Brazil is a different case, but equally interesting because it actually used to be at the center of Dependence theory led by local sociologists, as well as André Gunder Frank, Dependency’s most prominent academic author and analyst.

Their very different cultures not withstanding, India and Brazil made the decision to make radical changes to their economies in the early and middle 1990’s. By 1994, when Fernando Henrique Cardoso became the country’s President, the social theory that fought against the imposing strength of developed centers against the countries of the periphery and semi-periphery no longer played a role in the economic future of Brazil. In Henrique Cardoso’s two terms as President, the Brazilian economy took a significant leap forward and when Luiz Inácio Lula da Silva, a union leader and head of the opposition Worker’s Party became President, he kept his country on an evolving economy track. Like India, Brazil is also known for dramatic, visible differences between the poor, the middle class and the well-to-do, despite being ranked as the most important economy in Latin America and one of the largest one in the world (Economy of Brazil) as well as a top automotive and international aerospace manufacturer, Embraer.

The University of São Paulo and the Oswaldo Cruz Foundation are advanced academic institutions of research. The Butantan Institute is the largest producer in Latin America (and one of the largest in the world) of immunobiologicals and biopharmaceuticals. In 2001 it produced approximately 110 million doses of vaccines and 300 thousand vials of hyper immune sera. The institute produces 90% of the vaccines used in Brazil. The anti-hypertensive ACE inhibitor, lisinopril, is a synthetic structural analog of a peptide derived from the venom of the ‘jararaca’, a Brazilian pit viper (Bothrops jararaca). The Vale Corporation and Petrobras (Petroleo Brasileiro, S.A) are global giants, Vale in mining and Petrobras in oil and gas. This year a new wave of social discontent is emerging, one that could compromise Brazil’s hard-won economic growth. Time will tell.

Brazil’s close to 200 million inhabitants cannot compare with India’s 1.2 billion, but it has a significant advantage over its Asian partner: Brazil was and still is a country of immigrants. From the early Dutch and Portuguese, to Italians, French, German, Syrian, Lebanese and other nationalities, Brazil has benefited from that international influx, comparable to the U.S., Canada and Australia. India, on the other hand, stands out for its unique expertise in the field of information technology, pharmaceuticals and its thousands of entrepreneurs spread overseas.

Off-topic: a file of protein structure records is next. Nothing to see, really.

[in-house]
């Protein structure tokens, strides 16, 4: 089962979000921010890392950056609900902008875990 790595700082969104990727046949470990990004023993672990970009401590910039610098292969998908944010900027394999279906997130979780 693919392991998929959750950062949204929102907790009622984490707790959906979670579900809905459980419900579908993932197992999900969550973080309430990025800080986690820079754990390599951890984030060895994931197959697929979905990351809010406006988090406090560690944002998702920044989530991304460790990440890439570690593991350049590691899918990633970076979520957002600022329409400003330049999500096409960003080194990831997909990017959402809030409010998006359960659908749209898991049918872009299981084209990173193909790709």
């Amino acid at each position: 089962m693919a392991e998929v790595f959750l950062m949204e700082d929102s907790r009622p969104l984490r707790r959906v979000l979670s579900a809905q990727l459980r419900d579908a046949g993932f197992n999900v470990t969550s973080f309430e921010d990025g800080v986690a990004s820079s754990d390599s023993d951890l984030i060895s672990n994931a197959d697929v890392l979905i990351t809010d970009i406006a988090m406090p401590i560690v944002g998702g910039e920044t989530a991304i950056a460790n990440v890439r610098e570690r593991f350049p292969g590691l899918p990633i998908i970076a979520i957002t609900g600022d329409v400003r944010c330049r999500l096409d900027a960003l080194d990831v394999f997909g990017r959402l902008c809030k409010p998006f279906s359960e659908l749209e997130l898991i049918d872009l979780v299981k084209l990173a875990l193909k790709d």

Epilogue
Although the notion that America is the easiest country for technology startups and innovation financing is being challenged, it still deserves its place as the source of opportunities, innovation and entrepreneurial spirit, qualities that seem to hark back to the need for achievement, described by David McClelland in his 1961 magnum opus “The Achieving Society”.  Worth recalling Neil Postman’s observation that: “… A new technology does not merely add something; it changes everything”. Does that mean that we are experiencing Aldous Huxley’s somber, satirical “Brave New World” and “Brave New World Revisited”? Or will countries with different cultures decide to adopt policies of rapid development for the benefit of their people?

Globalization was the target, the objective of both Dependency and Modernization. The evolution of communications and travel facilitated the improvement in the health care of both poor and emerging societies; this in turn increased the number of able workers in countries that could not absorb all of them, forcing large emigrations to the developed countries. By contrast, the developed countries witnessed the meteoric demand of their citizens for more goods and higher living standards as the prerogatives of better education and high-technology. Based on the importance of comparative advantages and their connection with free trade agreements between countries, it is safe to predict that Modernization will continue to fall under the magnifying glass of social and economic analysis and evaluation.

Recommended topical sources

Modernization Theory

Dependency Theory

Globalization

Indian Institutes of Technology

Brazil

Picture credit: Wikimedia Commons, Nanban Carrack